A worker with UVA Health moves doses of the Pfizer COVID-19 vaccine into ultra-cold storage. (Courtesy of UVA Health)
By Tinglong Dai
The urgency of vaccinating nursing home residents is evident in the numbers. The COVID-19 pandemic has claimed the lives of more than 136,000 residents and employees of long-term care facilities in the U.S. alone, accounting for nearly 40 percent of all U.S. deaths linked to the disease.
Echoing that urgency, Secretary of Health and Human Services Alex Azar declared in mid-December, “We can have every nursing home patient vaccinated in the United States by Christmas.” Yet, by Christmas, most states had barely begun.
What did West Virginia do differently?
The numbers tell a story. As a professor who specializes in health care operations management, I believe they hold some important lessons for other states and the rest of the vaccine rollout.
The pharmacy math problem
The first important point is that West Virginia opted out of a federal partnership program that relies on the giant CVS and Walgreens pharmacy chains to deliver vaccines to nursing homes. Instead, the state is relying on a network consisting mostly of local pharmacies.
The big difference is in the numbers. Under the federal partnership program, CVS planned to have about 1,000 of its pharmacies as vaccine hubs to serve some 25,000 nursing home facilities across the nation, a CVS official told The Wall Street Journal in early December. Similarly, a Walgreens official said his company would have 800 to 1,000 Walgreens pharmacies to serve as hubs for about 23,000 nursing home facilities.
That meant each CVS and Walgreens pharmacy on average planned to serve about 25 nursing homes.
West Virginia chose to mobilize independent and chain pharmacies alike, rather than relying just on CVS and Walgreens. Over 250 pharmacies offered to help in vaccinating people at 214 nursing homes. In other words, each nursing home on average is served by more than one pharmacy.
Vaccinating nursing homes is a very labor-intensive operation. Getting consent from residents and staff is time-consuming and confusing. Some people also decline the vaccine. By Jan. 14, only about one-quarter of the vaccines distributed to nursing homes through the federal program had reached people’s arms, while West Virginia had started vaccinating new groups and administering second doses.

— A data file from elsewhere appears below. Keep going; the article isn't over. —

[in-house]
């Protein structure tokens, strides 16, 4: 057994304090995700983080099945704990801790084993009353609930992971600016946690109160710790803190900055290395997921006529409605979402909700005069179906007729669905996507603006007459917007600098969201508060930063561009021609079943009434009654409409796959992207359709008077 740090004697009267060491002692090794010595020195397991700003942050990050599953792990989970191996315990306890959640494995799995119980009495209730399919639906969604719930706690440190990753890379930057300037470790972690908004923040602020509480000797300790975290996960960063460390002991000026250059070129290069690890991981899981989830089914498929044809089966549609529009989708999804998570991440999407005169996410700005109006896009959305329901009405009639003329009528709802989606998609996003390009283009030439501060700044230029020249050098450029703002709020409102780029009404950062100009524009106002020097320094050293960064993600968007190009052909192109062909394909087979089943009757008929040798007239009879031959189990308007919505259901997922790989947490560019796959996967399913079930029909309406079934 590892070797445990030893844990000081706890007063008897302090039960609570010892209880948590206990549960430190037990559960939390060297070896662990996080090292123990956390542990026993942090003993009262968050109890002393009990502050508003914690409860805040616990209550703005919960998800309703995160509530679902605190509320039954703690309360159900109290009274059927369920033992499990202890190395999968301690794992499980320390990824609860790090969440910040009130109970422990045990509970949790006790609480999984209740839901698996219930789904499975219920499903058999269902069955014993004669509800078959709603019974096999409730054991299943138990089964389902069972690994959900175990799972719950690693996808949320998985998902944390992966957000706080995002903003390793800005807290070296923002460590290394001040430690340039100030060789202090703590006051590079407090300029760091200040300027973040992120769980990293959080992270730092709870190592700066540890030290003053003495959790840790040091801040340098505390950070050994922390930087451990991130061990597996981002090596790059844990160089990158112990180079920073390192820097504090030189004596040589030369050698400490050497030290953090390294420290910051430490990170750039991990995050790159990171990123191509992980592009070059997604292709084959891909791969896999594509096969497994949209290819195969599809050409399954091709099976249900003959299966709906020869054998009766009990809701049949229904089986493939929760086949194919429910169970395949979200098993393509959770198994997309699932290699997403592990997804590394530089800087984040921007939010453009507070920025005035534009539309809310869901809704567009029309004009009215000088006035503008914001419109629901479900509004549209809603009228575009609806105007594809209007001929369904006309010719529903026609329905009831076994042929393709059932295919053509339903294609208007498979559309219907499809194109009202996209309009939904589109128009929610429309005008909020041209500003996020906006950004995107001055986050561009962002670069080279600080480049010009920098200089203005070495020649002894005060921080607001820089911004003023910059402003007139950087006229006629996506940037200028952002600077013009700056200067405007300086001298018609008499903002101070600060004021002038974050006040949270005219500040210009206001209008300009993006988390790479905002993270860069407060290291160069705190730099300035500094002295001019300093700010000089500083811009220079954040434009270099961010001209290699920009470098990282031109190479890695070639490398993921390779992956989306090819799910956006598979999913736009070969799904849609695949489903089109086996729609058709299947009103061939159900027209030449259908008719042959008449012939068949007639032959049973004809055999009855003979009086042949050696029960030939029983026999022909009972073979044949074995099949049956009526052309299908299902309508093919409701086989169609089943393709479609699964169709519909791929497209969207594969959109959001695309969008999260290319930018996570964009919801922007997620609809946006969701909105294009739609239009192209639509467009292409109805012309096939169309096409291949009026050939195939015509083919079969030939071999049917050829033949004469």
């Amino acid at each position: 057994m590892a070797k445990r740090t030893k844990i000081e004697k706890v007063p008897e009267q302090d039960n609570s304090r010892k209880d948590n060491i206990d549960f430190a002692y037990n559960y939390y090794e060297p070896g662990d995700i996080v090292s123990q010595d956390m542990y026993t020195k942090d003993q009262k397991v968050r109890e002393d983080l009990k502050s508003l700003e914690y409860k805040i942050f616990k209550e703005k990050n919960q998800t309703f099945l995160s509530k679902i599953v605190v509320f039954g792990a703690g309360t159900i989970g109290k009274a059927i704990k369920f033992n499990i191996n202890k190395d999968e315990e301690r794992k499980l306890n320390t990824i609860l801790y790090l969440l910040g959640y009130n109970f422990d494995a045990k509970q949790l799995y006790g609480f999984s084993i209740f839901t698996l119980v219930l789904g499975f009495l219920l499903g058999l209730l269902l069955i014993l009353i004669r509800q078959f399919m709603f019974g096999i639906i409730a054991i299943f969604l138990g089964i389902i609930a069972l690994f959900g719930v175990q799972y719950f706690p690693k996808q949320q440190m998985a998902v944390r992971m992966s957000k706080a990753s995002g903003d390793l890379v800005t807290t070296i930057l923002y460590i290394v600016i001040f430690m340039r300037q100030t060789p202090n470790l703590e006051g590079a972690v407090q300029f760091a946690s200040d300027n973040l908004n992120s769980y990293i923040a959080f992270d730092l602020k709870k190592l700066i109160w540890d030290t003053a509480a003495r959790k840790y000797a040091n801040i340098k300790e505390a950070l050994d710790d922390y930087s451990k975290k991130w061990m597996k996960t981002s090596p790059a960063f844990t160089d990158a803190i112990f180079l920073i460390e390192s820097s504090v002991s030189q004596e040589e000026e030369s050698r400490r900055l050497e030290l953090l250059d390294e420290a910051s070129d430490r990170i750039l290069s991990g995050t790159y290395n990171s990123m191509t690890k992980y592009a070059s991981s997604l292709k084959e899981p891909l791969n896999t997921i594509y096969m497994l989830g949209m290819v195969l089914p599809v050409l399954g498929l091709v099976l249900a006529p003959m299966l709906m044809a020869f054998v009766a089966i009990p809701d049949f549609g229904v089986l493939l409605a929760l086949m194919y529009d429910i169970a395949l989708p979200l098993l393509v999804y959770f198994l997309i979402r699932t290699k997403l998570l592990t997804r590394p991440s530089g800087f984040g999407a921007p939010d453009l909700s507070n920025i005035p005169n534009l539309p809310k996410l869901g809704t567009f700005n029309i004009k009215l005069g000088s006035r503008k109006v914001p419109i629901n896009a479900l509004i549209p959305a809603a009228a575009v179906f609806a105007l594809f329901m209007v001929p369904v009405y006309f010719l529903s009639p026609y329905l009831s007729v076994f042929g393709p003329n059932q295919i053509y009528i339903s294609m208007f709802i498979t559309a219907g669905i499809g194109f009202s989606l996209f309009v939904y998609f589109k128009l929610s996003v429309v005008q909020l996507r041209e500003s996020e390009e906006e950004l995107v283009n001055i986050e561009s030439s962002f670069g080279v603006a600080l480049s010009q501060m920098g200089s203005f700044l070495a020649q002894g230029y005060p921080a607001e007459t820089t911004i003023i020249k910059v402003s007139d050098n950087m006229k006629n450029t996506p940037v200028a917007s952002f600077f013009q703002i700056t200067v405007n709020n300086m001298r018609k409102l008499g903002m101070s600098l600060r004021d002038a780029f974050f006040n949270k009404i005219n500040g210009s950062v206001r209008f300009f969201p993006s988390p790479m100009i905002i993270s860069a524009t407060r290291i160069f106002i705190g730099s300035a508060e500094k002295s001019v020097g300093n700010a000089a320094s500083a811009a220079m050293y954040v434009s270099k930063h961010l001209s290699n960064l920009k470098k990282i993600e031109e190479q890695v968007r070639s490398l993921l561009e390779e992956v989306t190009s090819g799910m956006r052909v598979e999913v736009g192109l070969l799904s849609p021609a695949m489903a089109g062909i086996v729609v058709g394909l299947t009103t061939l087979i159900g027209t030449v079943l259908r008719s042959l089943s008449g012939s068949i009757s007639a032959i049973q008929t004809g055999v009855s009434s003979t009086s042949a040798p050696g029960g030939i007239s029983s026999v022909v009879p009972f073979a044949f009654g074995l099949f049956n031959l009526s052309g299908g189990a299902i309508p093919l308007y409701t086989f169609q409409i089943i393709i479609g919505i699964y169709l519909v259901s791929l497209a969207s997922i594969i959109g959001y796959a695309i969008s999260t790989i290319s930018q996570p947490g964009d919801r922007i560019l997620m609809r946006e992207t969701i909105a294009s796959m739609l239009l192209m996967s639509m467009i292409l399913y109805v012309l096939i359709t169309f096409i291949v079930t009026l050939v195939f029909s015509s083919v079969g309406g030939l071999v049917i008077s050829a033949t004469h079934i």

Incentives are another issue
In addition to lopsided math, there is a story of incentives.
Under the contracts signed with the U.S. Department of Health and Human Services, CVS and Walgreens essentially won the right to vaccinate about 99% of U.S. nursing homes that registered with the program. They had little incentive to commit a large number of pharmacies and workers to the daunting task of vaccinating people in nursing homes.
In West Virginia, however, hundreds of local and other chain pharmacies were involved, and each had every incentive to provide speedy services so nursing homes would not walk away from the vaccination deals. Local pharmacies also often have existing relationships with nursing homes – relationships they want to keep.
Lessons for the rest of the country
What can other states learn from West Virginia’s success story?
First, to speed up the vaccine rollout, the U.S. needs to address the bottlenecks – the shortages of resources, especially staffing and points of distribution, needed for vaccination.
Second, incentives matter. In designing vaccination programs, it is important to ensure providers are motivated to commit resources to speed up vaccination. Market competition is a powerful mechanism to achieve that.
Third, state and local leadership can make a difference. While a lack of federal leadership has been cited as a reason for the slow vaccine rollout, West Virginia succeeded in vaccinating nursing homes because it could be more nimble outside the federal program. State and local leaders can succeed when they are held accountable and when they proactively manage the process.
The U.S. is only at the beginning of the COVID-19 vaccination process. Just over 3% of the country’s population had been vaccinated as of Jan. 13, and there are many challenges on the road ahead. The complex cold storage requirements of mRNA vaccines can make reaching rural areas difficult without careful planning and logistical support. More health care staff and residents have also rejected getting the vaccine than public health professionals would like to see. In West Virginia, about half the nursing home staff members declined. These all have implications as vaccinations go on.
Tinglong Dai is associate professor of operations management and business analytics at Johns Hopkins Carey Business School, Johns Hopkins University School of Nursing. This article is republished from The Conversation under a Creative Commons license. Read the original article.
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